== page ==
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HomeMarketingPodcast listeners want clear signposting for ads, study finds

Podcast listeners want clear signposting for ads, study finds

Podcast listeners want clearer signposting for adverts in podcasts, according to research by the Committee of Advertising Practice (CAP).

The research suggests listeners want clear labels to identify when they’re listening to an ad in a podcast, with the terms ‘paid-for-advertisement’ and ‘sponsored’ seen as the most effective.

Phrases such as ‘partnered with’ or ‘brought to you by’ imply a two-way relationship between the host and advertiser that is not necessarily transactional and can be confusing to consumers.

Listeners also prefer clear signals, such as musical jingles at the start and end, to separate the editorial from the ad and want a distinct change in the host’s tone to be more robotic, animated, or scripted to distinguish the ad easily. Additionally, they prefer short ads.

Project lead Beth Erwin argues listeners shouldn’t have to “play detective” when distinguishing between what is and isn’t an ad.

“By being upfront and clear about when an ad appears, podcasters can continue to build the connection with their audience and avoid eroding the trust and authenticity they’ve spent time and effort building,” she says.

The new CAP guidance published today (May 16) follows a ruling by the Advertising Standards Authority (ASA) in 2022 about deceptive advertising in podcasts.

The ruling related to an advert for nutrition brand Huel aired during an episode of Steven Bartlett’s podcast The Diary Of A CEO on Spotify. The complainant challenged whether the ad was obviously identifiable as marketing. The ASA told Huel and Bartlett to ensure they made clear the commercial intent of ad content in podcasts in future, ensuring a break from editorial content was clearly and audibly identified.

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Podcast landscape

The CAP research suggests listeners feel a more “intimate” connection with podcast hosts than with other forms of media, leading to a strong sense of trust in their opinions.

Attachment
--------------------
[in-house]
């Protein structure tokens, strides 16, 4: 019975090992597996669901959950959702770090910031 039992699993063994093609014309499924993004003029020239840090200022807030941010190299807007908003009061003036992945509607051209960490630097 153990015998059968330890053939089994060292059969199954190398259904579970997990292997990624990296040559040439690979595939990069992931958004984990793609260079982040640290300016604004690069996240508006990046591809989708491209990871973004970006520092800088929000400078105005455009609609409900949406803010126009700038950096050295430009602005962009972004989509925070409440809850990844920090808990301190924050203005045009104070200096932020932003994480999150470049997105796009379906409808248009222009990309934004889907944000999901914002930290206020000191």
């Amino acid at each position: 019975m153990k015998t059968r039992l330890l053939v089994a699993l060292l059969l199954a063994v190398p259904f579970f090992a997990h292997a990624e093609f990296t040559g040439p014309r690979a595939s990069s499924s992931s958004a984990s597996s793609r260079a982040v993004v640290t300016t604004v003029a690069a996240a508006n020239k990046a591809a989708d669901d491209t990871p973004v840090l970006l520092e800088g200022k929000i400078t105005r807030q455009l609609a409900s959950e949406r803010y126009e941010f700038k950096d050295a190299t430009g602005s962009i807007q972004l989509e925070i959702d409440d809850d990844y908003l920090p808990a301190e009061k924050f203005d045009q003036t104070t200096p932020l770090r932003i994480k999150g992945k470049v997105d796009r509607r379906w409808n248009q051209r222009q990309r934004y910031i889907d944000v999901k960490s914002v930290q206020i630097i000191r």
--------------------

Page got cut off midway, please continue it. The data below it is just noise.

The podcast industry is also perceived to be less commercial than other mediums, such as TV and radio, increasing the sense of trust placed on podcast hosts and advertisers.

Advertising that felt far removed from the podcast genre, host or episode topic was felt to infringe on or disturb these initial perceptions.

“Podcasts command huge audiences and are a very popular way for people to access fun, informative and engaging media for free, and we recognise that advertising is the primary way most of this content is funded,” says Erwin.

“Our research shows that people want there to be clear delineation between ads and editorial content, and there’s a risk that people may feel misled if they can’t hear the difference.”

Podcasting is growing in popularity and economic potential. In 2023, ad spend on podcast advertising was up 23% year-on-year to £83m compared to £68m the year before, according to the latest IAB/PwC Digital Adspend report.

Nearly half of podcast listeners choose to skip ads

However, a 2023 YouGov study reported just one in seven listeners (14%) find ads in podcasts interesting and not interruptive, while more than two in five (42%) skip them altogether.

According to YouGov, one in five (18%) listeners find podcast ads to be intrusive but choose to listen to them anyway, and 14% say that while they do not find them particularly intrusive equally they don’t find them particularly interesting.

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The funding framework for podcasts remains a live issue. This week some of Britain’s major media companies, including ITV, Sky and Bauer, raised concerns with the government regarding the BBC’s plan to introduce podcast advertising for UK listeners.

In March, the broadcaster announced plans to start advertising on podcast platforms, explaining that “adverts are the norm”.

A group of 20 media businesses have now signed an open letter to Culture Secretary Lucy Frazer, saying the move would have a “disastrous impact”.

“The impact of it extracting audio advertising funds from the nascent UK podcasting market would be disastrous, especially for the numerous small independent podcast producers,” the open letter states.

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